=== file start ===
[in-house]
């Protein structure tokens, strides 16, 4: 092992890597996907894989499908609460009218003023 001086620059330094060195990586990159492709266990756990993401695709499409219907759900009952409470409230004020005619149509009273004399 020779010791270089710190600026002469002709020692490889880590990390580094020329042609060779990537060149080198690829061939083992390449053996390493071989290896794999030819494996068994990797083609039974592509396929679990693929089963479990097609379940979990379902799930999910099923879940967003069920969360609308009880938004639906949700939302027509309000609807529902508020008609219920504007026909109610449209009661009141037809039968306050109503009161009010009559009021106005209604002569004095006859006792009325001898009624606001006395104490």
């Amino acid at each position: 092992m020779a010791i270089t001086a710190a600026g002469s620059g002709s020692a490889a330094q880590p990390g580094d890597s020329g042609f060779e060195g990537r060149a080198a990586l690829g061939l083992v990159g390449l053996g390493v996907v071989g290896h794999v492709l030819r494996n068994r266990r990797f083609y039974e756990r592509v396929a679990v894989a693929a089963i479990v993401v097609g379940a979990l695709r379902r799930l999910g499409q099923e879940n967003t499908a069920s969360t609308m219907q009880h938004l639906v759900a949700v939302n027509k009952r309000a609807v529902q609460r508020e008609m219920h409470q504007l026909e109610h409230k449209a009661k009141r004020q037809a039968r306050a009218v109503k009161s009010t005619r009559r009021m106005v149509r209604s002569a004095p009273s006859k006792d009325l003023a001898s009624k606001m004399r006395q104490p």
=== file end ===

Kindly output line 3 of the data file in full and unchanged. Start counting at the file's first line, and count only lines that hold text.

């Amino acid at each position: 092992m020779a010791i270089t001086a710190a600026g002469s620059g002709s020692a490889a330094q880590p990390g580094d890597s020329g042609f060779e060195g990537r060149a080198a990586l690829g061939l083992v990159g390449l053996g390493v996907v071989g290896h794999v492709l030819r494996n068994r266990r990797f083609y039974e756990r592509v396929a679990v894989a693929a089963i479990v993401v097609g379940a979990l695709r379902r799930l999910g499409q099923e879940n967003t499908a069920s969360t609308m219907q009880h938004l639906v759900a949700v939302n027509k009952r309000a609807v529902q609460r508020e008609m219920h409470q504007l026909e109610h409230k449209a009661k009141r004020q037809a039968r306050a009218v109503k009161s009010t005619r009559r009021m106005v149509r209604s002569a004095p009273s006859k006792d009325l003023a001898s009624k606001m004399r006395q104490p």